- When using your starter in a recipe, leave behind approximately 1/2 cup of starter to feed. This ensures you have enough yeast to continue fermenting at the same pace you have been.
- Use water kefir instead of filtered water to produce a ready starter in less time.
- The good, healthy bacteria live in the water that often collects at the surface. It’s the bacteria that gives the bread its sour taste.
- The yeast lives in the dough portion of the starter. The yeast is what must be fed so it can multiply to the point of causing the dough to rise.
- Feeding the starter more often will cause the yeast to multiply faster.
- Pouring off excess starter does not affect the yeast’s ability to multiply in the long run.
- In general, thicker starters yield better baked goods, so use less water when feeding the starter.
- If the starter feels too thick for a recipe, add water.
- Yeast thrives better with more rather than less air circulation.
- Sourdough is forgiving. It thrives when fed regularly, but won’t throw fits if you miss a feeding (or two).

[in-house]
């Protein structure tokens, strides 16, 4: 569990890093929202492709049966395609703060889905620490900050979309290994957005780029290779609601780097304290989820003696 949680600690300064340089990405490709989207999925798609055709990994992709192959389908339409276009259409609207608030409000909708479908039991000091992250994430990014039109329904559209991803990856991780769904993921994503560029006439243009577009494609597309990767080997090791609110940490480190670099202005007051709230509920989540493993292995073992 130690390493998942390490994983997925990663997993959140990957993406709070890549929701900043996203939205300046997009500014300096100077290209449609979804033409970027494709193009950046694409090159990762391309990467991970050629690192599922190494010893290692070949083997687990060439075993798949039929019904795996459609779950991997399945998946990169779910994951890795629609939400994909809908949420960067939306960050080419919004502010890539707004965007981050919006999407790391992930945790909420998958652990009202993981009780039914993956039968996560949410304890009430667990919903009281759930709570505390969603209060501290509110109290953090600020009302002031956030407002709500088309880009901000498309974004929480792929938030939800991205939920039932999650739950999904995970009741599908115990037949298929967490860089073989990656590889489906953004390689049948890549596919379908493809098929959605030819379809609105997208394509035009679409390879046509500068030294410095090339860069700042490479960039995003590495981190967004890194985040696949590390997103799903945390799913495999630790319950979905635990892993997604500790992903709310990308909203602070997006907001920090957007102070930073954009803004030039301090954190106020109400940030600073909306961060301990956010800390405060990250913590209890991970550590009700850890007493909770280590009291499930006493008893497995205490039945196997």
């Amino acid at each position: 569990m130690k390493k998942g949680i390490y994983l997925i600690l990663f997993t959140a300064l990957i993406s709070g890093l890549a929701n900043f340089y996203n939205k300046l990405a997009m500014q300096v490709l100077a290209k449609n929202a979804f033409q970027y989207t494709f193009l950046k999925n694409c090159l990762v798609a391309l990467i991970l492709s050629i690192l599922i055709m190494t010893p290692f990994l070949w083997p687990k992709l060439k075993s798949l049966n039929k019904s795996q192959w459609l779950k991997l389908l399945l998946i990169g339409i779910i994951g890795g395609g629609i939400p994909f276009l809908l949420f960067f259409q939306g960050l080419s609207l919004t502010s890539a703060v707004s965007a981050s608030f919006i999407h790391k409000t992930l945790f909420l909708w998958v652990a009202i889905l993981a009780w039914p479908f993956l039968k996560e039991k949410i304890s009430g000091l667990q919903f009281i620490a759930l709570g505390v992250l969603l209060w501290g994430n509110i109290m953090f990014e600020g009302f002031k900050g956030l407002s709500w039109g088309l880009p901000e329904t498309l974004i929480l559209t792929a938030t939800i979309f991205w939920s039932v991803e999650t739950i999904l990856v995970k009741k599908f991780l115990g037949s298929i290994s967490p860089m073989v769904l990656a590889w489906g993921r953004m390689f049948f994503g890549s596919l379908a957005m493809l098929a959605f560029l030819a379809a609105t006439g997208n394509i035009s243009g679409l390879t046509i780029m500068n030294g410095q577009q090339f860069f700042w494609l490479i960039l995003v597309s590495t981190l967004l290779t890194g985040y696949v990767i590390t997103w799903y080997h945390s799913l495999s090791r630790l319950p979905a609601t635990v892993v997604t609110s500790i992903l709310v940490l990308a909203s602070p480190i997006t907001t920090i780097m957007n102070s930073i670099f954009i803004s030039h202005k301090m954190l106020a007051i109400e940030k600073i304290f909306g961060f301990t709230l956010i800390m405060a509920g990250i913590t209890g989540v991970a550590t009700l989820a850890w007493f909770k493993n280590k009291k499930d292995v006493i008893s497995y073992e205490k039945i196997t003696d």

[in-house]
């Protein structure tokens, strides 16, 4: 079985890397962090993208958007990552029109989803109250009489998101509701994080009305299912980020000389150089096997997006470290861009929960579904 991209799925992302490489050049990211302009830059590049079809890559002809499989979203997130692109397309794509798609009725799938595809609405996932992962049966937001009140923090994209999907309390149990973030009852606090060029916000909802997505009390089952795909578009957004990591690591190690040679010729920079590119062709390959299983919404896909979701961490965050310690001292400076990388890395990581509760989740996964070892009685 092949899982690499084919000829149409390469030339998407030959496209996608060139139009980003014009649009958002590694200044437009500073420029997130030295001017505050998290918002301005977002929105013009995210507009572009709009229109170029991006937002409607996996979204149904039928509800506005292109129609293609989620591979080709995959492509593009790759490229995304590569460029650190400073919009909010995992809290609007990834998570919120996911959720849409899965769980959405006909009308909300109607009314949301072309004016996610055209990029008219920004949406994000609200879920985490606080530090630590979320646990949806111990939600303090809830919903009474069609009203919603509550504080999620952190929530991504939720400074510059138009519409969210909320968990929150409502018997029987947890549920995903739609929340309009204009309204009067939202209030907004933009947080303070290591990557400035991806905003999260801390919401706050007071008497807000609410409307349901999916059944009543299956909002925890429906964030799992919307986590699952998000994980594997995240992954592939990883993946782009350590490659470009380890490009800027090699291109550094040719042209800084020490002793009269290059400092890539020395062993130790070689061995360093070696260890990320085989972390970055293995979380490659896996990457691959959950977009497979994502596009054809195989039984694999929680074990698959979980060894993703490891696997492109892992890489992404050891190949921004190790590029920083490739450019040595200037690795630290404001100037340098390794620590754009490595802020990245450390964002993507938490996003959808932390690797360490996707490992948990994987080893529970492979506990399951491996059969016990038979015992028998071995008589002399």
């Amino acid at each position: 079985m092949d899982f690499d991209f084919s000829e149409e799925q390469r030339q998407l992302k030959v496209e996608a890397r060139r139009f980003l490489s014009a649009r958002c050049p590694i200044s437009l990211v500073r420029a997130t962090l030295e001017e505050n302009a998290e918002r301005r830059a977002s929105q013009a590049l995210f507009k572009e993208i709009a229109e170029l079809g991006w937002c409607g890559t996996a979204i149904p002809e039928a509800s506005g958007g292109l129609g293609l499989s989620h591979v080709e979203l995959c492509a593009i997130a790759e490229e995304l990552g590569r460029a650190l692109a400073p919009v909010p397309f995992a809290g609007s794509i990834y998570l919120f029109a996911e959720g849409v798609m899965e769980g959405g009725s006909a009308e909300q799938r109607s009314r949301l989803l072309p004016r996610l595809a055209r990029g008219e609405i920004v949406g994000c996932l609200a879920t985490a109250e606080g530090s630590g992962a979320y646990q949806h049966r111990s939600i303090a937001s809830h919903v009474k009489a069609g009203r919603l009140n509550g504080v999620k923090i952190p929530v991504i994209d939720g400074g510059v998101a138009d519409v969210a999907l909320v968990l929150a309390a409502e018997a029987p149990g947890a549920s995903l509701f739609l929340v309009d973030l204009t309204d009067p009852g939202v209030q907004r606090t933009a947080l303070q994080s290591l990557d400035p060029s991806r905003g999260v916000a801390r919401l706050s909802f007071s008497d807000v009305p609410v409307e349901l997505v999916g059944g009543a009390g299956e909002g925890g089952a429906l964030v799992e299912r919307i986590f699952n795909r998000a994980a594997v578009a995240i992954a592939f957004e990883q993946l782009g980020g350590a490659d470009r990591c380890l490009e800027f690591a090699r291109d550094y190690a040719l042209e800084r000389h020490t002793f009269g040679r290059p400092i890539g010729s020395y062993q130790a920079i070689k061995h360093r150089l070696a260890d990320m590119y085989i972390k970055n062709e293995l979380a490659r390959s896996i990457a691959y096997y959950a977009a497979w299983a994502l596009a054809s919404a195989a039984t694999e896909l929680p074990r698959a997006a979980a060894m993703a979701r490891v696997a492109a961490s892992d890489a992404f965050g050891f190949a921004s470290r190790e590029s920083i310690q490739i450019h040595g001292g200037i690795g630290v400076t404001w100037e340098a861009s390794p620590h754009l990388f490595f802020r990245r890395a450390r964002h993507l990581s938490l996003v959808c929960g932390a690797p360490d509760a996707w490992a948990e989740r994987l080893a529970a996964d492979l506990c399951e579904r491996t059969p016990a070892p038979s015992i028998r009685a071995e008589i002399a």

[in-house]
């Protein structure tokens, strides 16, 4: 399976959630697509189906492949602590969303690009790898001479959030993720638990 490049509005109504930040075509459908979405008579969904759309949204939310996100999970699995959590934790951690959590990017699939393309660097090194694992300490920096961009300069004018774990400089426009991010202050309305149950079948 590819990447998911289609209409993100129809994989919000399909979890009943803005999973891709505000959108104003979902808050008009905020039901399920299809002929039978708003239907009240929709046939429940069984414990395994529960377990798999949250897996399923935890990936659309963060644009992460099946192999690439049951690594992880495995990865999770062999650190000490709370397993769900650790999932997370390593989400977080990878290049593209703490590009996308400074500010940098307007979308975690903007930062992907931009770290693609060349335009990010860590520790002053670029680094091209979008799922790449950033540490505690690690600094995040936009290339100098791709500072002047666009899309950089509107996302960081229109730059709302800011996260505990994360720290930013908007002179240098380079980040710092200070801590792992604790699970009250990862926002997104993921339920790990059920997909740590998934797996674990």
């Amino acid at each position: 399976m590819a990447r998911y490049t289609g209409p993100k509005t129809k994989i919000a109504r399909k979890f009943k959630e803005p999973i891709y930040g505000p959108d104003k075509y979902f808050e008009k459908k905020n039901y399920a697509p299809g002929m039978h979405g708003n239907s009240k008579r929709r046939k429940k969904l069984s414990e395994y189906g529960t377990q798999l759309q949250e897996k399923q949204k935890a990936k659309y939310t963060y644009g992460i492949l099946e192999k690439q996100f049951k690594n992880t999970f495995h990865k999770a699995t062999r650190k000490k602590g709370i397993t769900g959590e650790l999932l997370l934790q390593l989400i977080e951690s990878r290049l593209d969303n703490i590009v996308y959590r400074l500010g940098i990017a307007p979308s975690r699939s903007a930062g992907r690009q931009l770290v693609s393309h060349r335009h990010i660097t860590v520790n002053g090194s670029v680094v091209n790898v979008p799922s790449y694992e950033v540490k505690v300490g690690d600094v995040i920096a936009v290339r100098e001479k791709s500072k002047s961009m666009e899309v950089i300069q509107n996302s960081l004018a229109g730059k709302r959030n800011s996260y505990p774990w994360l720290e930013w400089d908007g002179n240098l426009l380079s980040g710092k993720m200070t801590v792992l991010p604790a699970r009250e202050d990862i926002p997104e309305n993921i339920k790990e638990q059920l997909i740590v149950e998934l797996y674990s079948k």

Can I toss leftover dough scraps into my sourdough starter?
That’s the easiest way to not waste food, but it doesn’t come highly recommended. Dough tends to have other ingredients too, like salt, eggs, butter, etc. and that wouldn’t be a good environment for your starter.
Instead, freeze your dough scraps and when you have enough, fry them up and coat them in cinnamon sugar for a homemade version of donuts. Or use them to make my Overnight Pumpkin French Toast Casserole.
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Sourdough Recipes and Tutorials
- Sourdough 101: The Benefits of Sourdough
- How to Make Sourdough Bread
- Toasted Coconut and Banana Sourdough Pancakes
- How to Make a Gluten-Free Sourdough Starter
- Sourdough vs Soaking vs Sprouting: Which is best?
- Sourdough A to Z eCourse (Plus recipe book!)
What do you think – is a sourdough starter something you can do? Let us know your thoughts in the comments!